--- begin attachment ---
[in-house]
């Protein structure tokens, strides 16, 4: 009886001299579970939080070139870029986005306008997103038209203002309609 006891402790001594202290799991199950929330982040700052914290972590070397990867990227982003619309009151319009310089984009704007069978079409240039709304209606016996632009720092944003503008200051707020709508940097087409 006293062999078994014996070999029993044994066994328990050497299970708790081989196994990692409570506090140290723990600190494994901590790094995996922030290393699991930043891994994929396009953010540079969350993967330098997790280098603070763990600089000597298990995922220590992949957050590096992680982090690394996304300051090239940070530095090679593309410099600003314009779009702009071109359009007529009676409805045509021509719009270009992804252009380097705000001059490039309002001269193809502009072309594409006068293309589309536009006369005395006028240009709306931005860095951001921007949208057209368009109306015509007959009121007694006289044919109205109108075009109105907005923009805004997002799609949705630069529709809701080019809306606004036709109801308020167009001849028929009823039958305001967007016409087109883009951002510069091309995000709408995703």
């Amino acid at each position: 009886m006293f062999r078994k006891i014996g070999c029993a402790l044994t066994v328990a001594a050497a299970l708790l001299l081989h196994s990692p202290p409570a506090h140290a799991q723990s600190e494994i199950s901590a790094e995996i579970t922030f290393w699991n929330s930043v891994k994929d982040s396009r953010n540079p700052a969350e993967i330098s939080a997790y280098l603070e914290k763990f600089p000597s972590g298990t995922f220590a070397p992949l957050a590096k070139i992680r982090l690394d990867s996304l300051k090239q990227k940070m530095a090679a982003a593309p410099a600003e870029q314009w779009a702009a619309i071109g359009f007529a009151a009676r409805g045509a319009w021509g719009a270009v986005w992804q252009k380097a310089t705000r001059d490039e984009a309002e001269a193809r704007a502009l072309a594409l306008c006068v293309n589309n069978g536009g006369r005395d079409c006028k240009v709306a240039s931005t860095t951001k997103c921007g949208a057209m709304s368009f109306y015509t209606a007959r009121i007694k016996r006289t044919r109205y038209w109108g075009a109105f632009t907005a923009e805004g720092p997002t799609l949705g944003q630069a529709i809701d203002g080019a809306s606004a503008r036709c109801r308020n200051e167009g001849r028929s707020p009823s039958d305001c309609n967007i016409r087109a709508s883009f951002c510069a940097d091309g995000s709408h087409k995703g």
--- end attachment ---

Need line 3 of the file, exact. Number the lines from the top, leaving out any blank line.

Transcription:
């Amino acid at each position: 009886m006293f062999r078994k006891i014996g070999c029993a402790l044994t066994v328990a001594a050497a299970l708790l001299l081989h196994s990692p202290p409570a506090h140290a799991q723990s600190e494994i199950s901590a790094e995996i579970t922030f290393w699991n929330s930043v891994k994929d982040s396009r953010n540079p700052a969350e993967i330098s939080a997790y280098l603070e914290k763990f600089p000597s972590g298990t995922f220590a070397p992949l957050a590096k070139i992680r982090l690394d990867s996304l300051k090239q990227k940070m530095a090679a982003a593309p410099a600003e870029q314009w779009a702009a619309i071109g359009f007529a009151a009676r409805g045509a319009w021509g719009a270009v986005w992804q252009k380097a310089t705000r001059d490039e984009a309002e001269a193809r704007a502009l072309a594409l306008c006068v293309n589309n069978g536009g006369r005395d079409c006028k240009v709306a240039s931005t860095t951001k997103c921007g949208a057209m709304s368009f109306y015509t209606a007959r009121i007694k016996r006289t044919r109205y038209w109108g075009a109105f632009t907005a923009e805004g720092p997002t799609l949705g944003q630069a529709i809701d203002g080019a809306s606004a503008r036709c109801r308020n200051e167009g001849r028929s707020p009823s039958d305001c309609n967007i016409r087109a709508s883009f951002c510069a940097d091309g995000s709408h087409k995703g």